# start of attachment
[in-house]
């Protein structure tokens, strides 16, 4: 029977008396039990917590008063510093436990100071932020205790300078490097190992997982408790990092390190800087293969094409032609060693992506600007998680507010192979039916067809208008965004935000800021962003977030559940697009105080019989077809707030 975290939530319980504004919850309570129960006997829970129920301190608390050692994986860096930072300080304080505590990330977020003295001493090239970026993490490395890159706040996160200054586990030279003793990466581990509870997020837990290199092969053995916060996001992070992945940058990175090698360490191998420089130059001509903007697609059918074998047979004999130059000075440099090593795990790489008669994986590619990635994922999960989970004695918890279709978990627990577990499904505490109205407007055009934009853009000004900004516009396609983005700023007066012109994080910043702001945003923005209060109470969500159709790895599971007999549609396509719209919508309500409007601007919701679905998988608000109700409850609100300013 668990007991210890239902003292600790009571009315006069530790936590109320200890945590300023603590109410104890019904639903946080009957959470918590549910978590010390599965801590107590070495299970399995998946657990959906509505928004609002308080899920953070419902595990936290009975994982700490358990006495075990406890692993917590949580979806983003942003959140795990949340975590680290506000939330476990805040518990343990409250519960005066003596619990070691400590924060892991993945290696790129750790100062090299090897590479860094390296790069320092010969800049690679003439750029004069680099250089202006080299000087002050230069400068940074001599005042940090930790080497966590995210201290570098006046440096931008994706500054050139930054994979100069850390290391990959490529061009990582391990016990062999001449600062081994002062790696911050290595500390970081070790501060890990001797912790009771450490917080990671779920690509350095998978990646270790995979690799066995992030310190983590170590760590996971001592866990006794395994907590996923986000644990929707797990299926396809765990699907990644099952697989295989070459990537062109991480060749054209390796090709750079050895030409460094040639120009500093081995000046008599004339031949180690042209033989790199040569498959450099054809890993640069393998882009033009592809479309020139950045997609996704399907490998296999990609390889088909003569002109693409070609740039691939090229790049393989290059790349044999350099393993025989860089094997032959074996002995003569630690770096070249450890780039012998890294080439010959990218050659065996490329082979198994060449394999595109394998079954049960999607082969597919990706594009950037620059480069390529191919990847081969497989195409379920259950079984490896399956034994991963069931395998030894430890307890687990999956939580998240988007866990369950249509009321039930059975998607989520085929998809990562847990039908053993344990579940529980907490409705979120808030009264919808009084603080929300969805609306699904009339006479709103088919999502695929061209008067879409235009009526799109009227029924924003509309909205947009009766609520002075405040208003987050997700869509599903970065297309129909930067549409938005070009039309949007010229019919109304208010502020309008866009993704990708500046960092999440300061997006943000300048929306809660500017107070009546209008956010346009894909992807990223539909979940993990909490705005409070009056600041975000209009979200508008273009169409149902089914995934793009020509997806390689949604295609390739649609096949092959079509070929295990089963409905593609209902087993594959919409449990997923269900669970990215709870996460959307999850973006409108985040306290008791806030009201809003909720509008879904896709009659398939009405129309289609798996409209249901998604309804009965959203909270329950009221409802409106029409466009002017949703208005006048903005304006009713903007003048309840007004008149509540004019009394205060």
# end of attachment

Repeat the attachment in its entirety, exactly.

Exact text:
[in-house]
């Protein structure tokens, strides 16, 4: 029977008396039990917590008063510093436990100071932020205790300078490097190992997982408790990092390190800087293969094409032609060693992506600007998680507010192979039916067809208008965004935000800021962003977030559940697009105080019989077809707030 975290939530319980504004919850309570129960006997829970129920301190608390050692994986860096930072300080304080505590990330977020003295001493090239970026993490490395890159706040996160200054586990030279003793990466581990509870997020837990290199092969053995916060996001992070992945940058990175090698360490191998420089130059001509903007697609059918074998047979004999130059000075440099090593795990790489008669994986590619990635994922999960989970004695918890279709978990627990577990499904505490109205407007055009934009853009000004900004516009396609983005700023007066012109994080910043702001945003923005209060109470969500159709790895599971007999549609396509719209919508309500409007601007919701679905998988608000109700409850609100300013 668990007991210890239902003292600790009571009315006069530790936590109320200890945590300023603590109410104890019904639903946080009957959470918590549910978590010390599965801590107590070495299970399995998946657990959906509505928004609002308080899920953070419902595990936290009975994982700490358990006495075990406890692993917590949580979806983003942003959140795990949340975590680290506000939330476990805040518990343990409250519960005066003596619990070691400590924060892991993945290696790129750790100062090299090897590479860094390296790069320092010969800049690679003439750029004069680099250089202006080299000087002050230069400068940074001599005042940090930790080497966590995210201290570098006046440096931008994706500054050139930054994979100069850390290391990959490529061009990582391990016990062999001449600062081994002062790696911050290595500390970081070790501060890990001797912790009771450490917080990671779920690509350095998978990646270790995979690799066995992030310190983590170590760590996971001592866990006794395994907590996923986000644990929707797990299926396809765990699907990644099952697989295989070459990537062109991480060749054209390796090709750079050895030409460094040639120009500093081995000046008599004339031949180690042209033989790199040569498959450099054809890993640069393998882009033009592809479309020139950045997609996704399907490998296999990609390889088909003569002109693409070609740039691939090229790049393989290059790349044999350099393993025989860089094997032959074996002995003569630690770096070249450890780039012998890294080439010959990218050659065996490329082979198994060449394999595109394998079954049960999607082969597919990706594009950037620059480069390529191919990847081969497989195409379920259950079984490896399956034994991963069931395998030894430890307890687990999956939580998240988007866990369950249509009321039930059975998607989520085929998809990562847990039908053993344990579940529980907490409705979120808030009264919808009084603080929300969805609306699904009339006479709103088919999502695929061209008067879409235009009526799109009227029924924003509309909205947009009766609520002075405040208003987050997700869509599903970065297309129909930067549409938005070009039309949007010229019919109304208010502020309008866009993704990708500046960092999440300061997006943000300048929306809660500017107070009546209008956010346009894909992807990223539909979940993990909490705005409070009056600041975000209009979200508008273009169409149902089914995934793009020509997806390689949604295609390739649609096949092959079509070929295990089963409905593609209902087993594959919409449990997923269900669970990215709870996460959307999850973006409108985040306290008791806030009201809003909720509008879904896709009659398939009405129309289609798996409209249901998604309804009965959203909270329950009221409802409106029409466009002017949703208005006048903005304006009713903007003048309840007004008149509540004019009394205060």